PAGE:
The possessing class seeks to maximise its own monetary profit. Each enterprise is a separate profit-and-loss accounting unit seeking to maximise its relatively short-term economic gain, once again without concern; either for the common interest or for longer-term ecological considerations. Capitalist society is incapable of regarding nature as anything other than a resource to be plundered for short-term, sectional economic gain. It is true that from time to time the state does step in to prevent excesses but this does not alter the basic mechanism of capitalism.

 As William Morris pointed out with regard to food adulteration, laws against this are only necessary for a society where the economic tendency is to do this, since in a rationally-organised society it just would not occur to anyone involved in producing food to deliberately adulterate it. Similarly, laws against plundering and polluting the environment are only necessary where the tendency to do this is built-in to the economic system. It also means that such laws, besides being frequently broken, can only be palliatives, attempts to deal with effects while leaving the cause intact.

Ecologists either go for more laws and restrictions to try to protect the environment or they aim for a radical social change to bring about a society in which the environment wouldn’t need protecting. Trying to patch up present-day society or working to establish a new society as a preliminary to being able to do anything lasting and constructive? Experience has shown reformism, at best is only running fast to stay still, at worst it is only solving one problem at the expense of creating others.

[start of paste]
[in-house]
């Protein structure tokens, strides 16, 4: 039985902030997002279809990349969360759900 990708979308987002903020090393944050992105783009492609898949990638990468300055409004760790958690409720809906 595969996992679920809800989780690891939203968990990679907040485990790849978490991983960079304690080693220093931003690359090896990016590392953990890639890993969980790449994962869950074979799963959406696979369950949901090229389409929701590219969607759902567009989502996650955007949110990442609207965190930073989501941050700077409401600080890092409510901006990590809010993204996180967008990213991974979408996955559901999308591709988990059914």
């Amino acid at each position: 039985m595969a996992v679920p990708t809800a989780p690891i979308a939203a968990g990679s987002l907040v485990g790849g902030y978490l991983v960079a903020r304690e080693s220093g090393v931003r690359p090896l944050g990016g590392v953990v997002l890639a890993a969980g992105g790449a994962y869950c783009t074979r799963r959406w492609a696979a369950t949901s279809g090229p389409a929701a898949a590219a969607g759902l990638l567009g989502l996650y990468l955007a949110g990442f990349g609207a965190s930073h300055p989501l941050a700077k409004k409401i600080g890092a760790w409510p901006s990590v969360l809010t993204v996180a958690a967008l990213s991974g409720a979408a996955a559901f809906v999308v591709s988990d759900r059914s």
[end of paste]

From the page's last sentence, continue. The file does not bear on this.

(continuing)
The only social framework within which human beings could live in harmony with, not at the expense of, the rest of nature is easy enough to discern: it would have to be a society based on common ownership, not property and a society in which the aim of production was to satisfy human needs, not to make and accumulate profits. In short, communism in its original sense, what the Socialist Party today calls “socialism”.

Respecting ecological principles does not involve a “return to nature” in the form of a return to primitive agricultural and handicraft techniques. Agriculture, even in its primitive forms, has always presented an interference with nature and upset the pre-existing balance. Humans have to do this in order to obtain their material means of survival. But the point is to establish a sustainable balance between our use of nature as a source, of wealth and nature’s ability to keep on supplying us on a self-regulating basis because we allow it to recreate what we take from it.

What respecting ecological principles involves is, first of all, a recognition that there is a balance of nature which can be upset by the choice of techniques of food, energy, and industrial production. It involves choosing techniques in light of this knowledge, including developed industrial techniques since nothing prevents these from being in principle integrated into a sustainable ecosystem. Change, involving upsetting a particular balance, is not at all ruled out nor is it necessarily undesirable in itself but, once again, it must be realised that change can upset the existing balance of nature and that steps must, therefore, be consciously taken to help a new, different balance to be found. Having said this, however, it is likely that, after an initial increase in food, energy, and industrial production to help overcome the problems of world hunger, destitution and disease which socialism is bound to inherit from capitalism, production levels will become stabilised in socialism and be tied to population levels (which will also be stabilised). In other words, socialism will eventually become a society with a stable level of production, integrated into a stable relationship with the rest of nature; a particular balance with nature will be achieved and sustained.